May 2017 Whole House Commodity Index

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Whole House Commodity Index 
May 2017  -  By Don Magruder

The Ro-Mac Lumber & Supply, Inc. Whole House Commodity Index (Index) for May 2017 slightly retreated from April as builders and suppliers digested the huge year-over-year increase in lumber and sheathings.  The declines in commodities could be an indicator of weakening demand as cost erodes the affordability of new projects.  The next few months will test this theory as additional lumber tariffs are in the offering at the end of June.  At some point, will builders move from Western Canadian spruce to pine as so many pine producers had hoped for—we will see.

Over the last 30 days, the Index dropped 0.3 percent to $32,796.99, with most non-commodity items remaining steady and looking for some sort of market direction.
The following items were the notable price movers in this month’s Index:

  1. CDX pine plywood dropped 1.0 percent while OSB sheathings added a small 0.5 percent gain.
  2. 2x4 pine declined 3.1 percent while 2x6 and 2x12 pine gave back on average 6.0 percent.
  3. 2x4 dimensional spruce was down 3.1 percent while 2x6 spruce gave back 5.1 percent.
  4. Oddly, 2x4-92 5/8 spruce studs managed to add 1.0 percent.
  5. Decreases in pine pricing resulted in a minor 0.8 percent decline in truss pricing.
  6. Metal foundation rebar added 3.5 on higher import duties and a belief most of the cheap bar on the ground is depleted.
  7. Colonial casing was up 4.3 percent on increased pricing from exports.

At this point, the concern for additional tariffs should be spooking the markets.  I have yet to see any of this.  Maybe the extra costs are baked in or maybe builders and suppliers have become ambivalent to the continuous price increases.  These would be better reasons than softening housing demand.
The politicians in Washington, D.C. need to tap down the bickering and chaos somewhat or that along with inflationary pricing could begin to erode housing demand.  Affordability and political chaos at this point seem to be the two biggest threats to the housing market. 

Let’s see if the spring pricing increases have the legs to run into summer.  At this point, I am skeptical.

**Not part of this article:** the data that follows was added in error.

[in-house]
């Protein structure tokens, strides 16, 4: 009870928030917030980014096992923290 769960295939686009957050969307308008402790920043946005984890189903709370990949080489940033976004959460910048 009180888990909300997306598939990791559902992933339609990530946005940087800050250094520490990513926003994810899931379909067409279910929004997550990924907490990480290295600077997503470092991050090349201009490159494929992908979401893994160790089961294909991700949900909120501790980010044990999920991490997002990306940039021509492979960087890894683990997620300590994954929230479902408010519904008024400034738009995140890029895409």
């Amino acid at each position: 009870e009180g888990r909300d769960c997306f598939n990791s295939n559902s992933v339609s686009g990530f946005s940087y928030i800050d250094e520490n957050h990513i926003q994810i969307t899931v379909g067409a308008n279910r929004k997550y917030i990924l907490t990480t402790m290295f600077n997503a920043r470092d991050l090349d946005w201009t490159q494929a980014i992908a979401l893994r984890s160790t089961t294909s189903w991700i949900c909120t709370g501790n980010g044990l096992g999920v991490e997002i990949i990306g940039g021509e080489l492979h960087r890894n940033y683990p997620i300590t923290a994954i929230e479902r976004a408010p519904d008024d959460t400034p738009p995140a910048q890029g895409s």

The Ro-Mac Lumber & Supply, Inc. Whole House Commodity Index is based on wholesale costs of the base components to build a 2,200 square foot wood frame home with a concrete stem wall in Central Florida.  The Index includes foundation, metal, concrete, block, stucco, cement, wood framing, siding, sheathings, trusses, roofing, drywall, insulation, windows, doors, trim, garage doors, and most building hardware.  It does not include décor, electrical, plumbing, mechanical, landscaping, or labor.  Because the Index uses current wholesale costs, this should be a strong indicator of the direction of building prices for the next 30-45 days.

Don Magruder is the Chief Executive Officer of Ro-Mac Lumber & Supply, Inc. in Central Florida.  Go to www.romaclumber.com to sign-up for the Index and other free market reports.  To sign-up for this information via email, contact Rebecca Ballash at This email address is being protected from spambots. You need JavaScript enabled to view it. .

April 2017 Whole House Commodity Index

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Whole House Commodity Index 
April 2017  -  By Don Magruder

The Ro-Mac Lumber & Supply, Inc. Whole House Commodity Index (Index) for April 2017 hit an all-time high as fears of the countervailing duty ramifications fallout from the Canada-United States Softwood Lumber Agreement decisions spook markets.  Importers of Canadian spruce fear that heavy duties could be in the near-term, with claw-backs for lumber shipped months ago.  Some mills are off the market while others are adding premiums on orders shipped to the United States. 

Based on other factors in the market, it appears demand in housing is not totally fueling these increases. As with steel earlier in the year, fear of a trade policy is driving the price and discussion.

Since last month, the Index increased 1.6 percent to $32,796.99, and 5.0 percent since the first of the year.  As compared to April 2016, the Index is up 8.8 percent, which can be devastating to builders who are hesitant to increase home pricing.  Keep in mind, this Index represents the structural components to build a home and has nothing to do with labor increases in the field.  Many would argue that labor has increased more than 8.8 percent and this does not take into account the general increases in fixed overhead for most companies.  The point is simple—builders must increase the price of their homes to stay viable.

The following items were the notable price movers in this month’s Index:

  1. Wire mesh dropped 1.9 percent while rolled 6 mil foundation plastic jumped 4.5 percent.
  2. Boxed felt nails were up 1.7 percent on increased steel pricing.
  3. Yellow pine lumber traded in a very narrow range with 2x4-16 up 1.0 percent, 2x6-16 up 3.7 percent, and 2x12-16 down 1.7 percent.  Pine usually follows the spruce market if demand is the sales driver.
  4. 2x4-92 5/8” #2 spruce studs were up 14.7 percent while dimensional 2x4-16 #2 spruce added 14.6 percent.  These are heavy increases for one month.
  5. 2x6-16 #2 spruce added 12.0 percent and most wider-width spruces had similar increases.
  6. 4x4-8 treated posts added 2.8 percent on higher mill pricing.
  7. Cement siding added 4.0 percent on increased pricing from the manufacturer.
  8. Trusses added 0.5 percent on increased pine pricing for higher quality grades.